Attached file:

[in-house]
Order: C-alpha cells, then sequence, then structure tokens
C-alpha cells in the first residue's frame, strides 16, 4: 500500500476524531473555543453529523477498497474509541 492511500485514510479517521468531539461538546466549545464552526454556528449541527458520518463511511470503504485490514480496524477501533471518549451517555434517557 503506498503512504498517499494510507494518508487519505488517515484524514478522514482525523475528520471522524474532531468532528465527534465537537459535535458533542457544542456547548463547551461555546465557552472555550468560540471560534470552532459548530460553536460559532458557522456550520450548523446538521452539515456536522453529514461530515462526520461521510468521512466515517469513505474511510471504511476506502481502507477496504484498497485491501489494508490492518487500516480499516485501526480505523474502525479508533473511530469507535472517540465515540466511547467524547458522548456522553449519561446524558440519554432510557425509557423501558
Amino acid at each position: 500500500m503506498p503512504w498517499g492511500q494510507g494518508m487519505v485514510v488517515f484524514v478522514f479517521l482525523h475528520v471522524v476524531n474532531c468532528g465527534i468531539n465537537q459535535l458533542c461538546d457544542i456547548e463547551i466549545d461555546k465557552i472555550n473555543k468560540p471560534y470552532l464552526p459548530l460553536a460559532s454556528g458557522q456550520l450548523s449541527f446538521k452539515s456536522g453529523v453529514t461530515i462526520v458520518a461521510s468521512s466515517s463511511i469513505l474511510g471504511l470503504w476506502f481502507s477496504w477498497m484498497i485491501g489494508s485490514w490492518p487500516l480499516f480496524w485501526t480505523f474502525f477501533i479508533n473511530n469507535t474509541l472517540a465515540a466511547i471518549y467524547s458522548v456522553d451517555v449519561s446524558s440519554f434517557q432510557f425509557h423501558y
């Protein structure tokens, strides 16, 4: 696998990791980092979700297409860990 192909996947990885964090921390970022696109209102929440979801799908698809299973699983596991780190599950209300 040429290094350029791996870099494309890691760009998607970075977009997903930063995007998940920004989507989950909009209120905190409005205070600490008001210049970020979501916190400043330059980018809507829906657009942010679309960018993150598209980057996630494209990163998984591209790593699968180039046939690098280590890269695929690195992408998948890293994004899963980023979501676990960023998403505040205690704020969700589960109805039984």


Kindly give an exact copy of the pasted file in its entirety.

[in-house]
Order: C-alpha cells, then sequence, then structure tokens
C-alpha cells in the first residue's frame, strides 16, 4: 500500500476524531473555543453529523477498497474509541 492511500485514510479517521468531539461538546466549545464552526454556528449541527458520518463511511470503504485490514480496524477501533471518549451517555434517557 503506498503512504498517499494510507494518508487519505488517515484524514478522514482525523475528520471522524474532531468532528465527534465537537459535535458533542457544542456547548463547551461555546465557552472555550468560540471560534470552532459548530460553536460559532458557522456550520450548523446538521452539515456536522453529514461530515462526520461521510468521512466515517469513505474511510471504511476506502481502507477496504484498497485491501489494508490492518487500516480499516485501526480505523474502525479508533473511530469507535472517540465515540466511547467524547458522548456522553449519561446524558440519554432510557425509557423501558
Amino acid at each position: 500500500m503506498p503512504w498517499g492511500q494510507g494518508m487519505v485514510v488517515f484524514v478522514f479517521l482525523h475528520v471522524v476524531n474532531c468532528g465527534i468531539n465537537q459535535l458533542c461538546d457544542i456547548e463547551i466549545d461555546k465557552i472555550n473555543k468560540p471560534y470552532l464552526p459548530l460553536a460559532s454556528g458557522q456550520l450548523s449541527f446538521k452539515s456536522g453529523v453529514t461530515i462526520v458520518a461521510s468521512s466515517s463511511i469513505l474511510g471504511l470503504w476506502f481502507s477496504w477498497m484498497i485491501g489494508s485490514w490492518p487500516l480499516f480496524w485501526t480505523f474502525f477501533i479508533n473511530n469507535t474509541l472517540a465515540a466511547i471518549y467524547s458522548v456522553d451517555v449519561s446524558s440519554f434517557q432510557f425509557h423501558y
């Protein structure tokens, strides 16, 4: 696998990791980092979700297409860990 192909996947990885964090921390970022696109209102929440979801799908698809299973699983596991780190599950209300 040429290094350029791996870099494309890691760009998607970075977009997903930063995007998940920004989507989950909009209120905190409005205070600490008001210049970020979501916190400043330059980018809507829906657009942010679309960018993150598209980057996630494209990163998984591209790593699968180039046939690098280590890269695929690195992408998948890293994004899963980023979501676990960023998403505040205690704020969700589960109805039984």